- First things first; learn the skill: Understand how to structure and write requirements before you start using requirements management tools.
- Asking questions and getting answers: Learn how to ask questions to get answers to the important issues.
- Why you need good requirements: Some quick facts on project success and requirements. Presentation available.
- What are requirements?: A quick definition.
- Correctness: There are some things you just can not do.
- Completeness: Make sure that all of the, "what," questions are answered.
- Clarity: Requirements should be succinctly stated; using as few words as possible. Otherwise, ambiguity may occur. Excessive rambling, jargon & wishful thinking confuse readers -- avoid it. So it's still not clear?! Here's a short presentation deck recapping all of these items (the presentation is simply called Clarity.)
- Consistency: I hate it when people say, "Turn right. Your other right!"
- Testability: Prove to your client that the solution meets their needs. When a statement contains multiple requirements it's testability can be compromised.
- Traceability: What requirement led us to do this? How much work do we have left?
- Modularity: Update in one place and only in one place. Makes change management a lot less painful.
- Feasibility: Do you really think with enough time and money you can solve any problem?
- Design Independence: It starts with what and why. How comes later.
- Requirements vs. requirements management: Gathering requirements and managing them.
- Assessing requirement quality: How do you know if you have decent requirements?
The why of business analysis:
- The business analyst & the business systems analyst: What's the difference?
- The why of business analysis: What purpose and role do business analysts serve?
Running a business analysis engagement:
- Prepare thyself - make sure it's not you: Make sure you're mentally and psychologically ready and able to work. Eliminate any preconceived judgments and notions.
- Know the situation: Before you start an engagement take some time to grasp the nature of the project, it's urgency and the resources you'll need.
- Choose your tools: Decide what approach you will use. Will you prototype, interview, brainstorm or observe behavior?
- Set expectations: Ensure your role on the project is clearly defined and that you understand the roles of others as well.
- Time estimation: Estimate how long it will take you to complete your tasks. As you run through more projects your estimation skills will increase.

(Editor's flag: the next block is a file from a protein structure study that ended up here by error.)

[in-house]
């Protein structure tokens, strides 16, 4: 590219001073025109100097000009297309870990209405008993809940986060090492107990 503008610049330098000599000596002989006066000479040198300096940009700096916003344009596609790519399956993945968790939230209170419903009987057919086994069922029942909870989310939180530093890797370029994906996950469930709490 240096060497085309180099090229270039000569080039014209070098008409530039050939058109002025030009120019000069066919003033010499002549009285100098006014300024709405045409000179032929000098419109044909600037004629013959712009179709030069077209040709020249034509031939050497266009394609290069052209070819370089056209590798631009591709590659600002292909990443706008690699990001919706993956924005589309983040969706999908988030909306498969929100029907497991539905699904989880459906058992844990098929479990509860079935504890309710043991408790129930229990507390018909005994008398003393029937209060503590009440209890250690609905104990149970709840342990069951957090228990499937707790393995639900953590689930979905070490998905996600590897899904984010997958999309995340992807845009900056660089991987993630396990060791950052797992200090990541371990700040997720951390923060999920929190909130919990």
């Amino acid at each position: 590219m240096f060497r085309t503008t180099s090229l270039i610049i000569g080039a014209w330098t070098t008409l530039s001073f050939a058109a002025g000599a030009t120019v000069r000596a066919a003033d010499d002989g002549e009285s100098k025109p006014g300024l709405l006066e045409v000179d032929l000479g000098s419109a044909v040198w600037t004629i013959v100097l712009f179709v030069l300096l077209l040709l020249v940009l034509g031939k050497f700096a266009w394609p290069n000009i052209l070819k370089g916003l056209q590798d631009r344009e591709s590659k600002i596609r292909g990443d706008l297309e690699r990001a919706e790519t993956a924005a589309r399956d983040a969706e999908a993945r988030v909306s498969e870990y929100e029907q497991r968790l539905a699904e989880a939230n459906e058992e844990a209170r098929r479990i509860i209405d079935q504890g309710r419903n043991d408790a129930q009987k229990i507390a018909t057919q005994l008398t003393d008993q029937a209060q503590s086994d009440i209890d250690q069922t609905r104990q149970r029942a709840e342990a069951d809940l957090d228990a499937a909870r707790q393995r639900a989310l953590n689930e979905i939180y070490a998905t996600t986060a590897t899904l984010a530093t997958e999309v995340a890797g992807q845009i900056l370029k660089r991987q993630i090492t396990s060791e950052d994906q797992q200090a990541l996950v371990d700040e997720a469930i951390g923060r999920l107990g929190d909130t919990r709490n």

- It's the little things... Words that should make your ears perk up: Little words that your clients say that create headaches for you unless you clear them up now!
- New! How are your business analysts doing? Understand how to assess them.
- New! Understanding the goal: Knowing the objectives of your requirements gathering sessions helps you determine whether the requirements you are getting will actual help to solve the problem.
Project Bits & Bites
- How do you know you're done?: Use requirements management practices and traceability to see how much work you've done and how much you have left to do.
- Well-done or done well?: Use cost-benefit to determining where to invest your energy.
- System development life cycles & requirements: A very high-level overview of different system development life cycles and how this impacts requirements gathering.
- The project and the business analyst: Understand your role in a project and the activities you'll perform to support the initiative. Slides available!
- The sweet smell of success: Measuring success on a project ultimately boils down to meeting or exceeding targets established earlier in the project.
- Choose a methodology that suits your project: No one methodology will fit all projects.
- Testing & Validation: What are the different types of testing that occur as a project moves forth? Slides available!
- New! Requirements in an agile world: Understand that impact a different project methodology will have on requirements.
- New! Setting expectations: It's important that people know what you are delivering and why.
- New! How a "bad" requirement can stifle innovation: A lack of design independence in requirements can lead to a sub-optimal solution.